Dr Jesse Matheson
Department of Economics
Senior Lecturer in Economics
+44 114 222 3310
Full contact details
Department of Economics
9 Mappin Street
Jesse studied economics in Canada at the University of Calgary (BA, PhD) and Queen’s University (MA), receiving his PhD in 2010. Following this, he was a post-doctoral fellow in the Department of Community Health Sciences at the University of Calgary.
In 2011 he moved to the UK, joining the Department of Economics at the University of Leicester as a lecturer, where he was promoted to associate professor in 2017.
He was a visiting scholar at Cornel University in 2015. He currently holds an affiliation with Statistics Canada and is a member of the scientific committee for the Essen Health conference.
Jesse is also experienced outside of academia. As part of his research, he works with UK police forces and city councils in the design of policies addressing domestic violence.
Prior to pursuing a PhD he worked as an analyst for one of Canada’s largest railways, and spent ten years working in the hotel and restaurant industry.
- Research interests
Jesse’s research focuses in applied micro-econometrics, with contributions to public, labour and health economics. His research agenda focuses on understanding, and empirically identifying, the influence that economic and social environment have on individual choice.
Recent examples include a large randomised field experiment, run with a UK Police Force, which found that improving the access to public support services for victims of domestic violence leads to more efficient use of police resources.
He also has a series of projects that measure the effect of social environment on individual decision making in the context of smoking, marital decisions, and raising children.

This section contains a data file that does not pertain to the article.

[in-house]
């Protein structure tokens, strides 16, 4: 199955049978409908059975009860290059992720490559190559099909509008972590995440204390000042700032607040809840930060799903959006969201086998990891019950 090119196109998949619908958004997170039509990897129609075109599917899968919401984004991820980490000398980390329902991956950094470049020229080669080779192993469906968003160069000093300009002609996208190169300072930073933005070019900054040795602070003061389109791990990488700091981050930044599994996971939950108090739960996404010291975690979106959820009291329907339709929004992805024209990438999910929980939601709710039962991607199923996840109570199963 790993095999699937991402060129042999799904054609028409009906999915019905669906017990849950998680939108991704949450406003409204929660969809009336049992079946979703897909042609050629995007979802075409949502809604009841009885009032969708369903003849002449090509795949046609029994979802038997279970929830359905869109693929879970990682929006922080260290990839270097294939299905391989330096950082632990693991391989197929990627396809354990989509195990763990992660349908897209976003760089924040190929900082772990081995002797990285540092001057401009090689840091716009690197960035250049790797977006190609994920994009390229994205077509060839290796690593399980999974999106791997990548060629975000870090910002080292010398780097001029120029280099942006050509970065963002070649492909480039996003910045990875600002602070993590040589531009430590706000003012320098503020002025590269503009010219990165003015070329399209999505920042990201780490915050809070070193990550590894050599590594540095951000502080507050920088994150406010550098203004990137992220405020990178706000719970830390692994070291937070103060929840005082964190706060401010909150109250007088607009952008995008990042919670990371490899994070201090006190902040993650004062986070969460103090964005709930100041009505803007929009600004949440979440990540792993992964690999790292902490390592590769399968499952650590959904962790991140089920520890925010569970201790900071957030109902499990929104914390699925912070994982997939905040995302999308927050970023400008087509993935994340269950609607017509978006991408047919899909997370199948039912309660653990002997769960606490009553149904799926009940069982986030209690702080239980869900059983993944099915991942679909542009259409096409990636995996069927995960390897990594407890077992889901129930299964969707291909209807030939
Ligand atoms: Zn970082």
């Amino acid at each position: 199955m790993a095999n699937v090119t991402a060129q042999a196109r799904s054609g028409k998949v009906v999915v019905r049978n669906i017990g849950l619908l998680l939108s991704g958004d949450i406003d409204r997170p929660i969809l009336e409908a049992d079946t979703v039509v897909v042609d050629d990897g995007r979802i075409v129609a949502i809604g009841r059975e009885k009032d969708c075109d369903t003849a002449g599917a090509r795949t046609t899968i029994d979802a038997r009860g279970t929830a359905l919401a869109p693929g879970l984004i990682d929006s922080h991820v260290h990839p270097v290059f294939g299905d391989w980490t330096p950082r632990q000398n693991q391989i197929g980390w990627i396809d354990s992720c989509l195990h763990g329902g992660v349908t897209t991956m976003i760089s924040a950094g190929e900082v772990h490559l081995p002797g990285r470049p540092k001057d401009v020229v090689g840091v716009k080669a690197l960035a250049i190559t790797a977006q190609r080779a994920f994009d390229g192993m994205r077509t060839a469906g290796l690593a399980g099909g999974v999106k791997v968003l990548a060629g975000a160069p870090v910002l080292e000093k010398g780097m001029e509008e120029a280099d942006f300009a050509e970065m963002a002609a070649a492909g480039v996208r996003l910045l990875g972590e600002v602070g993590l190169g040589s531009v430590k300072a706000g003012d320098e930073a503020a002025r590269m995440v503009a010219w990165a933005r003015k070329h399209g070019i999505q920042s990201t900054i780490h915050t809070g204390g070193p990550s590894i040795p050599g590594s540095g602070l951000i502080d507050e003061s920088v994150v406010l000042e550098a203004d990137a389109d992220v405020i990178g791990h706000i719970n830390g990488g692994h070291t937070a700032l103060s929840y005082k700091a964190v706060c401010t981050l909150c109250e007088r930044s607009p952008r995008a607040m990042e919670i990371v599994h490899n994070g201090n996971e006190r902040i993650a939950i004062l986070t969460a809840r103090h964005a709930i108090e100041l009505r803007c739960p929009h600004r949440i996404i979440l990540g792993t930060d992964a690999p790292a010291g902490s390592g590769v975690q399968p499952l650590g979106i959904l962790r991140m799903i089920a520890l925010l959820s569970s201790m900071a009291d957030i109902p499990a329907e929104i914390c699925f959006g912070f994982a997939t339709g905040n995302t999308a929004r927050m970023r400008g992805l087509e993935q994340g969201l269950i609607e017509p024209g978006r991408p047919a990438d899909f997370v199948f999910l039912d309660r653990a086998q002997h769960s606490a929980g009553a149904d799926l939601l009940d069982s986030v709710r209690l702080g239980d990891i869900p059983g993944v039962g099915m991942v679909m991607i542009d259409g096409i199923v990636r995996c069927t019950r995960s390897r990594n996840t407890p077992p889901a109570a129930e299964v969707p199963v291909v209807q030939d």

PhD student supervision
Jesse is interested in supervising PhD students working in applied micro-econometrics. Specifically, he is interested in three areas:
- estimating social interactions and social spill-overs
- the economics of health, particularly with respect to individual choice
- urban sorting and amenities
- Teaching by example and induced beliefs in a model of cultural transmission. Journal of Economic Behavior & Organization, 145, 511-529. View this article in WRRO
- A simple model of homophily in social networks. European Economic Review, 90, 18-39. View this article in WRRO
- Prices and social behaviour: Evidence from adult smoking in Canadian Aboriginal communities. Canadian Journal of Economics/Revue canadienne d'économique, 48(5), 1661-1693. View this article in WRRO
- Women respondents report higher household food insecurity than do men in similar Canadian households. Public Health Nutrition, 17(1), 40-48.
- Resource allocation, affluence and deadweight loss when relative consumption matters. Journal of Economic Behavior & Organization, 91, 159-178.
- Evidence of the Association between Household Food Insecurity and Heating Cost Inflation in Canada, 1998–2001. Canadian Public Policy, 38(2), 181-215.
- Should income transfers be targeted or universal? Insights from public pension influences on elderly mortality in Canada, 1921–1966. Canadian Journal of Economics/Revue canadienne d'économique, 45(1), 247-269.
- View this article in WRRO Secondary Schools and Teenage Childbearing: Evidence from the school expansion in Brazilian municipalities. The World Bank Economic Review.
- Protocol for the Cultural Adaptation of Pulmonary Rehabilitation and Subsequent Testing in a Randomised Controlled Feasibility Trial for Adults with Chronic Obstructive Pulmonary Disease in Sri Lanka. BMJ Open.
- Global RECHARGE: Establishing a standard international data set for pulmonary rehabilitation in lowand middle-income countries. Journal of Global Health.
- Zoomshock: The geography and local labour market consequences of working from home. Covid Economics.
- Teaching activities
I currently teach ECN130 Economic Analysis and Policy, to first year students in Economics and ECN221 The Economics of Social Issues to second year students.
This full-year module covers both micro and macro-economics, providing students with fundamental tools for modelling and analysis.
We apply these tools to current economic problems; students are encouraged to think about what the relationship between model assumptions and conclusions.
In my teaching I try to motivate students to think about big questions, and how they as future economists can contribute to tackling important issues.
I encourage students to think about the costs and benefits of using the economic methodology, and economics’ contribution to debates over other social sciences.